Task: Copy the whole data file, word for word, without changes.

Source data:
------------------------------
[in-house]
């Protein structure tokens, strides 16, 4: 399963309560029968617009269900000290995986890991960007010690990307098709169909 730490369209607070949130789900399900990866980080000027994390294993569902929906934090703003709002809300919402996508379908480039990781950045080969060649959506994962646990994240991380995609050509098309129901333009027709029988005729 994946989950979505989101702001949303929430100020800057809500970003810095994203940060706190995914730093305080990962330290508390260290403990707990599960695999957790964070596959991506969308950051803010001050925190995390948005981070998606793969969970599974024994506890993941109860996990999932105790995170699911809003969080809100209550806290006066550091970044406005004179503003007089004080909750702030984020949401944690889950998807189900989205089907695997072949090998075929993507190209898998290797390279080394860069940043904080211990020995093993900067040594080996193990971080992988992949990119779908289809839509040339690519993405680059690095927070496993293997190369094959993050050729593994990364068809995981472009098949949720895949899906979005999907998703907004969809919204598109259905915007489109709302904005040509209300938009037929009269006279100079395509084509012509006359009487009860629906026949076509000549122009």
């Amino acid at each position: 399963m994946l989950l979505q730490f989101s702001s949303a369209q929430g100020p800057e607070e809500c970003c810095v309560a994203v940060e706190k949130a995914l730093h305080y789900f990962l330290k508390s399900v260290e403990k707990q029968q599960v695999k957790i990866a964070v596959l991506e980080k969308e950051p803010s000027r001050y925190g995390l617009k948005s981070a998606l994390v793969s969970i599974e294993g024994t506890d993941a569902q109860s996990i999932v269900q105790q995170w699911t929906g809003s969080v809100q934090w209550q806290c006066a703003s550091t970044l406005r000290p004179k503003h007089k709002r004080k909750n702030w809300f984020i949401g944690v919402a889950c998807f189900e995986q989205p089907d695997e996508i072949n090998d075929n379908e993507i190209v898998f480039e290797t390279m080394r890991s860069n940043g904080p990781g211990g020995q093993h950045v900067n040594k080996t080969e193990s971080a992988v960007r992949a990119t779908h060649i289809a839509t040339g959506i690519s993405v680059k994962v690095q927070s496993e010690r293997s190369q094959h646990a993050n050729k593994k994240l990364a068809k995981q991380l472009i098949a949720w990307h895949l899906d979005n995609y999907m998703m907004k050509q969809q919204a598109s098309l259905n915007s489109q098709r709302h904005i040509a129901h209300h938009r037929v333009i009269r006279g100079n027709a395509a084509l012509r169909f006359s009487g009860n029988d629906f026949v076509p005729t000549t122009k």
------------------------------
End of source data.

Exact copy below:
[in-house]
């Protein structure tokens, strides 16, 4: 399963309560029968617009269900000290995986890991960007010690990307098709169909 730490369209607070949130789900399900990866980080000027994390294993569902929906934090703003709002809300919402996508379908480039990781950045080969060649959506994962646990994240991380995609050509098309129901333009027709029988005729 994946989950979505989101702001949303929430100020800057809500970003810095994203940060706190995914730093305080990962330290508390260290403990707990599960695999957790964070596959991506969308950051803010001050925190995390948005981070998606793969969970599974024994506890993941109860996990999932105790995170699911809003969080809100209550806290006066550091970044406005004179503003007089004080909750702030984020949401944690889950998807189900989205089907695997072949090998075929993507190209898998290797390279080394860069940043904080211990020995093993900067040594080996193990971080992988992949990119779908289809839509040339690519993405680059690095927070496993293997190369094959993050050729593994990364068809995981472009098949949720895949899906979005999907998703907004969809919204598109259905915007489109709302904005040509209300938009037929009269006279100079395509084509012509006359009487009860629906026949076509000549122009």
């Amino acid at each position: 399963m994946l989950l979505q730490f989101s702001s949303a369209q929430g100020p800057e607070e809500c970003c810095v309560a994203v940060e706190k949130a995914l730093h305080y789900f990962l330290k508390s399900v260290e403990k707990q029968q599960v695999k957790i990866a964070v596959l991506e980080k969308e950051p803010s000027r001050y925190g995390l617009k948005s981070a998606l994390v793969s969970i599974e294993g024994t506890d993941a569902q109860s996990i999932v269900q105790q995170w699911t929906g809003s969080v809100q934090w209550q806290c006066a703003s550091t970044l406005r000290p004179k503003h007089k709002r004080k909750n702030w809300f984020i949401g944690v919402a889950c998807f189900e995986q989205p089907d695997e996508i072949n090998d075929n379908e993507i190209v898998f480039e290797t390279m080394r890991s860069n940043g904080p990781g211990g020995q093993h950045v900067n040594k080996t080969e193990s971080a992988v960007r992949a990119t779908h060649i289809a839509t040339g959506i690519s993405v680059k994962v690095q927070s496993e010690r293997s190369q094959h646990a993050n050729k593994k994240l990364a068809k995981q991380l472009i098949a949720w990307h895949l899906d979005n995609y999907m998703m907004k050509q969809q919204a598109s098309l259905n915007s489109q098709r709302h904005i040509a129901h209300h938009r037929v333009i009269r006279g100079n027709a395509a084509l012509r169909f006359s009487g009860n029988d629906f026949v076509p005729t000549t122009k």